If you loved Alex Flinn’s other retellings since Beastly, then you’d probably be okay with this book. It’s like another one of those stories. Otherwise? Don’t waste your time.

Overall Recommendation:
Beheld is an anthology of stories all connected by Kendra’s arc where she lost her love. However, it doesn’t do justice to its promise for more of Kendra with each individual story eclipsing her own. None of the characters really stuck with me for too long due to the short time we have with them so overall, this was a big letdown.

Review: Hunted by Meagan Spooner

Series: Hunted #1

hunted-meagan-spoonerBeauty knows the Beast’s forest in her bones—and in her blood. Though she grew up with the city’s highest aristocrats, far from her father’s old lodge, she knows that the forest holds secrets and that her father is the only hunter who’s ever come close to discovering them.

So when her father loses his fortune and moves Yeva and her sisters back to the outskirts of town, Yeva is secretly relieved. Out in the wilderness, there’s no pressure to make idle chatter with vapid baronessas…or to submit to marrying a wealthy gentleman. But Yeva’s father’s misfortune may have cost him his mind, and when he goes missing in the woods, Yeva sets her sights on one prey: the creature he’d been obsessively tracking just before his disappearance.

Deaf to her sisters’ protests, Yeva hunts this strange Beast back into his own territory—a cursed valley, a ruined castle, and a world of creatures that Yeva’s only heard about in fairy tales. A world that can bring her ruin or salvation. Who will survive: the Beauty, or the Beast?


3 Drink Me Potions


Thank you Edelweiss and HarperCollins for this copy in exchange for an honest review

**Hunted comes out March 14, 2017**

A Beauty that could hunt and take care of herself? That sounds a lot more interesting than Disney’s version.

And honestly? It was. In a way.

Yeva and her 2 sisters found themselves in a dire situation when their father’s business venture failed and they were left in ruin. Always at heart in the forest where her father taught her everything he knew about the hunt, Yeva was half-delighted to be returning to their only home left near the heart of the forest.

Of course, there’s a Beast loose out in the depths of this forest.

I thought it was an interesting premise, but the execution of the story was different from what I expected. It’s not to say it was bad, but it was just…different. I’ve never been a huge fan of Beauty and the Beast. I find it hard to fall in love with such a beastly figure that kept you prisoner. Meagan Spooner did her best to make sure this romance was more believable.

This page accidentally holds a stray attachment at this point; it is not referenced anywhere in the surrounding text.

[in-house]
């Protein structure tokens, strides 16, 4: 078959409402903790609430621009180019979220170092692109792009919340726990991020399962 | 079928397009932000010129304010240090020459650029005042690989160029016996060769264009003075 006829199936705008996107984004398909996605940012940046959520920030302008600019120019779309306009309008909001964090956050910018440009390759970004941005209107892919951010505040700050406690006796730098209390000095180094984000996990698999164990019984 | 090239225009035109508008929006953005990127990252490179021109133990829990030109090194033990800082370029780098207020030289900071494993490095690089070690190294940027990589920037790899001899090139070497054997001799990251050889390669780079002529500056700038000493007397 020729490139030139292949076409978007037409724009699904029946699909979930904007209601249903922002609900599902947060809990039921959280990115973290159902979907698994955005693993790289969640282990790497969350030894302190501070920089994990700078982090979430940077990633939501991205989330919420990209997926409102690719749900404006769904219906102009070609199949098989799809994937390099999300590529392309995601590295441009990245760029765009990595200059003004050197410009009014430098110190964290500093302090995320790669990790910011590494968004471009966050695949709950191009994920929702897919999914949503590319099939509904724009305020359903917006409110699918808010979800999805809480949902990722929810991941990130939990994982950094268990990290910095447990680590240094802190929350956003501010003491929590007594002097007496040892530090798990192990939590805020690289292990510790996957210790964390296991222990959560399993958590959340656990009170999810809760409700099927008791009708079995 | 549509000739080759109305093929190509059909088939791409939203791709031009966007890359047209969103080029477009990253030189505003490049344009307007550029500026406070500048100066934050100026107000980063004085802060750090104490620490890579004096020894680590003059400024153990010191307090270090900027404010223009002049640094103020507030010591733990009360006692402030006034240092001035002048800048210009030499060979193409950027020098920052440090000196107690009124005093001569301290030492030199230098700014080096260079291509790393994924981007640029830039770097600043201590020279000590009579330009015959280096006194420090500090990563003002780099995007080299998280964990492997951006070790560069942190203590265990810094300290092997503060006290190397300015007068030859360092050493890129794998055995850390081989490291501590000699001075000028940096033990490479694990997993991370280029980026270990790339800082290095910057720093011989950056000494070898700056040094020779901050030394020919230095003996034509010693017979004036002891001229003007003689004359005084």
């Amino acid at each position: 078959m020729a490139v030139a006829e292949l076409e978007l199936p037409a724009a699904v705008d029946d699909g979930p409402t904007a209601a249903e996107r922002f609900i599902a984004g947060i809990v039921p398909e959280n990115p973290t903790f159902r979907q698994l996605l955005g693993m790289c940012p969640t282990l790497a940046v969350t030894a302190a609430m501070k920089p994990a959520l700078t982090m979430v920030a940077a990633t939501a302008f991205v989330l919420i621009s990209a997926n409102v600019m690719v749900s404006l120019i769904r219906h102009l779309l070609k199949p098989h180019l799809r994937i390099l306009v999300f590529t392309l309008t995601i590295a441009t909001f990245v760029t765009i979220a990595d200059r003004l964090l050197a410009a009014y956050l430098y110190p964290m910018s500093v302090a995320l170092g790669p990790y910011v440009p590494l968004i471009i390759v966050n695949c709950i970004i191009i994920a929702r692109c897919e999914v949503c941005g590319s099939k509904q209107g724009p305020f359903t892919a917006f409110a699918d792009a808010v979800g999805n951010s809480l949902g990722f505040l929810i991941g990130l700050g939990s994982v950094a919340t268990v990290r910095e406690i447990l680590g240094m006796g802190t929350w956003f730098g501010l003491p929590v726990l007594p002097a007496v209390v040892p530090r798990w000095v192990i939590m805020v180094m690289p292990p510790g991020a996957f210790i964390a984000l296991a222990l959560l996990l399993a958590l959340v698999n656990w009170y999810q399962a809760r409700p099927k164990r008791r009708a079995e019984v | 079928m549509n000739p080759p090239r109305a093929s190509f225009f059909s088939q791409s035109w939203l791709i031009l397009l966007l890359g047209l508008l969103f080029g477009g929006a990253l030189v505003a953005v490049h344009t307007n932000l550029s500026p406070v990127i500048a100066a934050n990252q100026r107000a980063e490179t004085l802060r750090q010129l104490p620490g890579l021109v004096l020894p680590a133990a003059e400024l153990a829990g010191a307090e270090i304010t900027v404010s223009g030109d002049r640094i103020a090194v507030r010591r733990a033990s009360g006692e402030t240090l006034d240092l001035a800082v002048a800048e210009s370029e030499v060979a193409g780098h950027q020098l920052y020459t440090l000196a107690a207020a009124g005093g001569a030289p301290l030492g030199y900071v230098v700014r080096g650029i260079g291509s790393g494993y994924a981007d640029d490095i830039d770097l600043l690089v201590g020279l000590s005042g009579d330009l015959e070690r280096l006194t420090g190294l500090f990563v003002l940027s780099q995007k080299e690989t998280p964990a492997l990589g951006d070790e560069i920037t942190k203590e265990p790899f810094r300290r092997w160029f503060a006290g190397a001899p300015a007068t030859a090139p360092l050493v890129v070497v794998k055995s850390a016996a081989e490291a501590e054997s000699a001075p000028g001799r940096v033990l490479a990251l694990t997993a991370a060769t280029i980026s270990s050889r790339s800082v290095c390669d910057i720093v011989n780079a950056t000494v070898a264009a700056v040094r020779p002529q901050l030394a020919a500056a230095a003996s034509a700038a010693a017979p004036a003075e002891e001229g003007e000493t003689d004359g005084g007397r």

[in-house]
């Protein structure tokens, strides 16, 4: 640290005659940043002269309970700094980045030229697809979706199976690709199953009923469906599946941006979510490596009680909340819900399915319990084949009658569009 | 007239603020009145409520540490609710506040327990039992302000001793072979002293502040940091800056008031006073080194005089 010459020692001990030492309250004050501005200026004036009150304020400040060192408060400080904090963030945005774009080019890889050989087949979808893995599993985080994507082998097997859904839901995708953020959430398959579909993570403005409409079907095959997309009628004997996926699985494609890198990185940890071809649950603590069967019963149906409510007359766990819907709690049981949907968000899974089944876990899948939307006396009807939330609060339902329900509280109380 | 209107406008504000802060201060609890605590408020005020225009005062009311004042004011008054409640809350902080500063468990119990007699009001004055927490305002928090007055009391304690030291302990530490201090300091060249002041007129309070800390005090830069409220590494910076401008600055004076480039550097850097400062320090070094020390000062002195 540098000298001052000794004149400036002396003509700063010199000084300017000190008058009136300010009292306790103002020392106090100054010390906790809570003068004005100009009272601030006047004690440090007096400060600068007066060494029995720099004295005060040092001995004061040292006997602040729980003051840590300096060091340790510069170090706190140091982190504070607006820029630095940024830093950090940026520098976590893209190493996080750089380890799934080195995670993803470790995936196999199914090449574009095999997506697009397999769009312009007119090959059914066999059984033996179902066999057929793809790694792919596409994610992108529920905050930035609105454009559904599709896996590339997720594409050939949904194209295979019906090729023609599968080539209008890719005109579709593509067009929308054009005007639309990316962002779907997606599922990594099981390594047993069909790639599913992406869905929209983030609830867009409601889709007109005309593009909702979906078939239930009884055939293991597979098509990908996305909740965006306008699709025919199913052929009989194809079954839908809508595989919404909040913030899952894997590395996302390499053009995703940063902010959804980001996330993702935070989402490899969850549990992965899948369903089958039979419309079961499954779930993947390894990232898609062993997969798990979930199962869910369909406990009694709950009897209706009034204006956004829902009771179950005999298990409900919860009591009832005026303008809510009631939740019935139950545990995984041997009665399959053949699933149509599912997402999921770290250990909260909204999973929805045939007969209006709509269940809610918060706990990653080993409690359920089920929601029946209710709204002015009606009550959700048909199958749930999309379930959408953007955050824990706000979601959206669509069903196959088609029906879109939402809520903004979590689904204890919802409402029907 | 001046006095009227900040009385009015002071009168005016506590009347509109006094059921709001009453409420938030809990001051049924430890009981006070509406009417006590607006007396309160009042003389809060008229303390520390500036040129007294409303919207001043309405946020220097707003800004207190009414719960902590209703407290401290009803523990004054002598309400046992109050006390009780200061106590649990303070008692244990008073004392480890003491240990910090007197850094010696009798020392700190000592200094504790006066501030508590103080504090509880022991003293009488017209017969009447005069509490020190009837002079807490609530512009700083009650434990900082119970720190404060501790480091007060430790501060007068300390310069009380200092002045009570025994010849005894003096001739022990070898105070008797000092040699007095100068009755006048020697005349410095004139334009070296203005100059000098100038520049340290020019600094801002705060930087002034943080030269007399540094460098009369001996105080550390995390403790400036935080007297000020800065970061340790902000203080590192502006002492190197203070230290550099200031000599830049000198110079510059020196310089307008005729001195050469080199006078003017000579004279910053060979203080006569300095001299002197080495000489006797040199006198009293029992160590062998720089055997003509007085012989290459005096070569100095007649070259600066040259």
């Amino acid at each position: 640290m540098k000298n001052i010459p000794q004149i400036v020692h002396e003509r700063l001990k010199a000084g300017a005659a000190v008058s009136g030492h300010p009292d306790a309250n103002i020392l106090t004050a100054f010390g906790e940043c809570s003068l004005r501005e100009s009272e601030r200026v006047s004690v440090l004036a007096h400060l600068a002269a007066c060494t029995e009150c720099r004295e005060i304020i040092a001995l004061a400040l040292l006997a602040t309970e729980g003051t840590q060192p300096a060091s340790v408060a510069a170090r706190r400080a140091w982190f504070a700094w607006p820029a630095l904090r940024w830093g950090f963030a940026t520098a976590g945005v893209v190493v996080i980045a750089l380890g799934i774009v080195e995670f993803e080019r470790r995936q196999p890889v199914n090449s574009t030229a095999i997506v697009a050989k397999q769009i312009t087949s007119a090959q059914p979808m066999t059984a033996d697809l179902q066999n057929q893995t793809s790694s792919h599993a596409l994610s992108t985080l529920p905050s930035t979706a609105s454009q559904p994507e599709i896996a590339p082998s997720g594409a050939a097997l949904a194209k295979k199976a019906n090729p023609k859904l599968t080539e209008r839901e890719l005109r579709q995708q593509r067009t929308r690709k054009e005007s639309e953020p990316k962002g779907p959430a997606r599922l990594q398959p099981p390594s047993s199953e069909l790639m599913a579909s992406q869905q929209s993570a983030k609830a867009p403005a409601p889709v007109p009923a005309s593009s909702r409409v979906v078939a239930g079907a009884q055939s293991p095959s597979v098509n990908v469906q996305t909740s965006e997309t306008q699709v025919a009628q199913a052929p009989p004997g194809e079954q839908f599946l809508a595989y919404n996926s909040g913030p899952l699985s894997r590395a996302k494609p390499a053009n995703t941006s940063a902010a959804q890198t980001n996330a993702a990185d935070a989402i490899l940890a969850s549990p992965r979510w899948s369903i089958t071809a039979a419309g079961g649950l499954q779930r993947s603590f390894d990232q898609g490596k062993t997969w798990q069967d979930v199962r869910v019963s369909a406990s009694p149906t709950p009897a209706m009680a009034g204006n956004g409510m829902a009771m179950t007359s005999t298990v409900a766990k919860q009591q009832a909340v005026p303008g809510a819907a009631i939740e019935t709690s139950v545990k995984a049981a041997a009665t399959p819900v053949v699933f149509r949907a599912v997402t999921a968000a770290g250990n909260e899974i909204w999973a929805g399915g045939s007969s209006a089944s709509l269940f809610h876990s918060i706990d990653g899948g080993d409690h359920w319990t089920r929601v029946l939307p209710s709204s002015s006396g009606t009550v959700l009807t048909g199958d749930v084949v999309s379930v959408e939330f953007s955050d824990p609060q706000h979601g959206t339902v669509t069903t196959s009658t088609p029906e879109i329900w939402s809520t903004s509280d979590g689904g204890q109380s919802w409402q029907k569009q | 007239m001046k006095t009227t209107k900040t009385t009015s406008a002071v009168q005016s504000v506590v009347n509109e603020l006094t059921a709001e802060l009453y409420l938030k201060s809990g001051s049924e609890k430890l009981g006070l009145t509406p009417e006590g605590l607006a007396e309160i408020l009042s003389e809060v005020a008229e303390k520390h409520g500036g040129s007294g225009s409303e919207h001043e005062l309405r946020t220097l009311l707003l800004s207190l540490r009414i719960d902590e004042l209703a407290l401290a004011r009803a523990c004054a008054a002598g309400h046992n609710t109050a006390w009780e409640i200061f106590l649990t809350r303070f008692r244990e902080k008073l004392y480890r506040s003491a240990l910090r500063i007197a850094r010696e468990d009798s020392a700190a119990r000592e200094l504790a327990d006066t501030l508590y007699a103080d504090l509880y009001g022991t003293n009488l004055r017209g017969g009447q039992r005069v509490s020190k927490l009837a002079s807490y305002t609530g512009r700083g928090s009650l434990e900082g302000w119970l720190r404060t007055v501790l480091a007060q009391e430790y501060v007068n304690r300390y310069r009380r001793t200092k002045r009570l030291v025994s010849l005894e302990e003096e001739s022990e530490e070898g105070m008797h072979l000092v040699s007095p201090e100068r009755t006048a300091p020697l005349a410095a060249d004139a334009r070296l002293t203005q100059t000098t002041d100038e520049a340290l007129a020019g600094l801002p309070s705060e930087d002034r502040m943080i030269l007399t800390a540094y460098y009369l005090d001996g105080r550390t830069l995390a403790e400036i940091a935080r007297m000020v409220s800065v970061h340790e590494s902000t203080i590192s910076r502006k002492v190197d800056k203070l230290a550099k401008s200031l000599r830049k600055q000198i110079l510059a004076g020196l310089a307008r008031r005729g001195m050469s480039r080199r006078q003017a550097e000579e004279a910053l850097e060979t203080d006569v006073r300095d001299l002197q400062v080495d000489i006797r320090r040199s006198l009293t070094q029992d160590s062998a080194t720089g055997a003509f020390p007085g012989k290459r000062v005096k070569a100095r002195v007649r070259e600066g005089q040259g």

The story takes a while to unfold to where you know it’s heading: when Beauty meets the Beast and becomes his prisoner. I was rather impatient during the beginning 1/4 as these details just didn’t capture my heart as much.

And once we were introduced to the Beast properly (besides the little bits at the end of each chapter that were designated from the Beast’s POV), things did get more exciting. Combining elements from apparently a Russian folklore, this was a very unique twist on the fairy tale.

However, at the end of the day, it just….lacked something. The romance wasn’t as deep and loving as I expected for a fairy tale. There weren’t enough moments between Beauty and the Beast that let me understand how she went from hatred to sympathy to such love.

And that ending? It was so rushed. I was so confused at how things wrapped up, although it does end nicely (as all fairy tales should). I wished the book was a little longer if that’s what it took to let the last 10% flesh out better. It just wasn’t executed in the best way, in my opinion.

For a Beauty and the Beast story, it did its best and it was a good retelling that stood out amongst all the others.

Overall Recommendation:
Hunted was a unique spin on the classic Beauty and the Beast fairy tale, with a bit of Russian folklore. Yeva wasn’t just some damsel in distress, and the way Beauty and Beast balanced each other out without one being always the dominant one was interesting. However, the execution of the story, especially the ending, left a less than satisfactory feeling as it concluded too fast and the romance just couldn’t make me sigh with happiness like fairy tales do.

Review: A Shadow Bright and Burning by Jessica Cluess

Series: Kingdom on Fire #1

a-shadow-bright-and-burning-jessica-cluessHenrietta can burst into flames.

Forced to reveal her power to save a friend, she’s shocked when instead of being executed, she’s named the first female sorcerer in hundreds of years and invited to train as one of Her Majesty’s royal sorcerers.

Thrust into the glamour of Victorian London, Henrietta is declared the prophesied one, the girl who will defeat the Ancients, bloodthirsty demons terrorizing humanity. She also meets her fellow sorcerer trainees, handsome young men eager to test her power and her heart. One will challenge her. One will fight for her. One will betray her.

But Henrietta is not the chosen one.

As she plays a dangerous game of deception, she discovers that the sorcerers have their own secrets to protect. With battle looming, how much will she risk to save the city—and the one she loves?